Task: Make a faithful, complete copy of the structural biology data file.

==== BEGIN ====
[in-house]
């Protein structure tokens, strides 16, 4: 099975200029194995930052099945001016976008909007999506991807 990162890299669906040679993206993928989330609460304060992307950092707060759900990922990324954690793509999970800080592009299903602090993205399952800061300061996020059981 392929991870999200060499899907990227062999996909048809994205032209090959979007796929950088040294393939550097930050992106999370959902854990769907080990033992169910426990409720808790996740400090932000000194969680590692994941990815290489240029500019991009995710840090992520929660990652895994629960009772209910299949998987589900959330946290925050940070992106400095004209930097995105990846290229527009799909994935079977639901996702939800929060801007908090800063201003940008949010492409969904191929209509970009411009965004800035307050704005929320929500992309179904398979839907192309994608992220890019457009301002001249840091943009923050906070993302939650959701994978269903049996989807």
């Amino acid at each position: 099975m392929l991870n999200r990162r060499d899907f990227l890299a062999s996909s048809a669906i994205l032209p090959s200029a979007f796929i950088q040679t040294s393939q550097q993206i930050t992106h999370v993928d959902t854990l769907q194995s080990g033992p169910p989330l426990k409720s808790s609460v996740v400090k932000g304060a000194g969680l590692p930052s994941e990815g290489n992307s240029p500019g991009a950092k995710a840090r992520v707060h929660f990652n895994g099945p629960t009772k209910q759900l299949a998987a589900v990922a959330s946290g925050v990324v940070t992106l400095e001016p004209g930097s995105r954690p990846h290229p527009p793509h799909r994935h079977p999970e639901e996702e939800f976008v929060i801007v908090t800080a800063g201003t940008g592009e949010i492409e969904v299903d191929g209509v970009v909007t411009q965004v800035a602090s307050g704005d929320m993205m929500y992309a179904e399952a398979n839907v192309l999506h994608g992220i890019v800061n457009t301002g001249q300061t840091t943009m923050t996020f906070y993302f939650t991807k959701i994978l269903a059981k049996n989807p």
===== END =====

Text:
[in-house]
């Protein structure tokens, strides 16, 4: 099975200029194995930052099945001016976008909007999506991807 990162890299669906040679993206993928989330609460304060992307950092707060759900990922990324954690793509999970800080592009299903602090993205399952800061300061996020059981 392929991870999200060499899907990227062999996909048809994205032209090959979007796929950088040294393939550097930050992106999370959902854990769907080990033992169910426990409720808790996740400090932000000194969680590692994941990815290489240029500019991009995710840090992520929660990652895994629960009772209910299949998987589900959330946290925050940070992106400095004209930097995105990846290229527009799909994935079977639901996702939800929060801007908090800063201003940008949010492409969904191929209509970009411009965004800035307050704005929320929500992309179904398979839907192309994608992220890019457009301002001249840091943009923050906070993302939650959701994978269903049996989807």
């Amino acid at each position: 099975m392929l991870n999200r990162r060499d899907f990227l890299a062999s996909s048809a669906i994205l032209p090959s200029a979007f796929i950088q040679t040294s393939q550097q993206i930050t992106h999370v993928d959902t854990l769907q194995s080990g033992p169910p989330l426990k409720s808790s609460v996740v400090k932000g304060a000194g969680l590692p930052s994941e990815g290489n992307s240029p500019g991009a950092k995710a840090r992520v707060h929660f990652n895994g099945p629960t009772k209910q759900l299949a998987a589900v990922a959330s946290g925050v990324v940070t992106l400095e001016p004209g930097s995105r954690p990846h290229p527009p793509h799909r994935h079977p999970e639901e996702e939800f976008v929060i801007v908090t800080a800063g201003t940008g592009e949010i492409e969904v299903d191929g209509v970009v909007t411009q965004v800035a602090s307050g704005d929320m993205m929500y992309a179904e399952a398979n839907v192309l999506h994608g992220i890019v800061n457009t301002g001249q300061t840091t943009m923050t996020f906070y993302f939650t991807k959701i994978l269903a059981k049996n989807p």